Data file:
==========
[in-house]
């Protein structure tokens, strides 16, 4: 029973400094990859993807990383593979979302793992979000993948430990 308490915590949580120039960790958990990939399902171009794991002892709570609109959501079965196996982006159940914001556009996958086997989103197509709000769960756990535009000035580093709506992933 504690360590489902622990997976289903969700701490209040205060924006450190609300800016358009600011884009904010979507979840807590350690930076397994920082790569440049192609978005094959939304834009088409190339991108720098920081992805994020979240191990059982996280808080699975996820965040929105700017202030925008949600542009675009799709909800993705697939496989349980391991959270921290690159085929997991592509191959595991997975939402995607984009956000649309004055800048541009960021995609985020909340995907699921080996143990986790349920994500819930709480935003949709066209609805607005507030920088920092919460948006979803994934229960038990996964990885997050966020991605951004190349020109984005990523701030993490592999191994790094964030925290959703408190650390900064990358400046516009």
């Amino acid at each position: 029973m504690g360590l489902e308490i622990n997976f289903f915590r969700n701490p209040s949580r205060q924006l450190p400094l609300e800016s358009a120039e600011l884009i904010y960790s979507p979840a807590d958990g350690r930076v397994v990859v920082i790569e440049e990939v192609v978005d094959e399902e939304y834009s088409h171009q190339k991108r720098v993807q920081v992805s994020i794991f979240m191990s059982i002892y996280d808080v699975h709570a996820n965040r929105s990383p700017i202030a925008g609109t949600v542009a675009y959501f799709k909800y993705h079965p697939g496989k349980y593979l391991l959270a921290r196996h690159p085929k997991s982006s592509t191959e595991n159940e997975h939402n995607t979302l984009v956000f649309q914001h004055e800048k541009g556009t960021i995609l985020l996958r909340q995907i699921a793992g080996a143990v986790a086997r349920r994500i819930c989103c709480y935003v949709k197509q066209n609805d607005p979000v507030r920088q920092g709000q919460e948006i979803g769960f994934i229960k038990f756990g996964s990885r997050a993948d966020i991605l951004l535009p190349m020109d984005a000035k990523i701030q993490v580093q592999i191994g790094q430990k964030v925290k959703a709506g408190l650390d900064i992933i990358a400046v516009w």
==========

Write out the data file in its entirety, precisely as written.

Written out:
[in-house]
């Protein structure tokens, strides 16, 4: 029973400094990859993807990383593979979302793992979000993948430990 308490915590949580120039960790958990990939399902171009794991002892709570609109959501079965196996982006159940914001556009996958086997989103197509709000769960756990535009000035580093709506992933 504690360590489902622990997976289903969700701490209040205060924006450190609300800016358009600011884009904010979507979840807590350690930076397994920082790569440049192609978005094959939304834009088409190339991108720098920081992805994020979240191990059982996280808080699975996820965040929105700017202030925008949600542009675009799709909800993705697939496989349980391991959270921290690159085929997991592509191959595991997975939402995607984009956000649309004055800048541009960021995609985020909340995907699921080996143990986790349920994500819930709480935003949709066209609805607005507030920088920092919460948006979803994934229960038990996964990885997050966020991605951004190349020109984005990523701030993490592999191994790094964030925290959703408190650390900064990358400046516009």
């Amino acid at each position: 029973m504690g360590l489902e308490i622990n997976f289903f915590r969700n701490p209040s949580r205060q924006l450190p400094l609300e800016s358009a120039e600011l884009i904010y960790s979507p979840a807590d958990g350690r930076v397994v990859v920082i790569e440049e990939v192609v978005d094959e399902e939304y834009s088409h171009q190339k991108r720098v993807q920081v992805s994020i794991f979240m191990s059982i002892y996280d808080v699975h709570a996820n965040r929105s990383p700017i202030a925008g609109t949600v542009a675009y959501f799709k909800y993705h079965p697939g496989k349980y593979l391991l959270a921290r196996h690159p085929k997991s982006s592509t191959e595991n159940e997975h939402n995607t979302l984009v956000f649309q914001h004055e800048k541009g556009t960021i995609l985020l996958r909340q995907i699921a793992g080996a143990v986790a086997r349920r994500i819930c989103c709480y935003v949709k197509q066209n609805d607005p979000v507030r920088q920092g709000q919460e948006i979803g769960f994934i229960k038990f756990g996964s990885r997050a993948d966020i991605l951004l535009p190349m020109d984005a000035k990523i701030q993490v580093q592999i191994g790094q430990k964030v925290k959703a709506g408190l650390d900064i992933i990358a400046v516009w």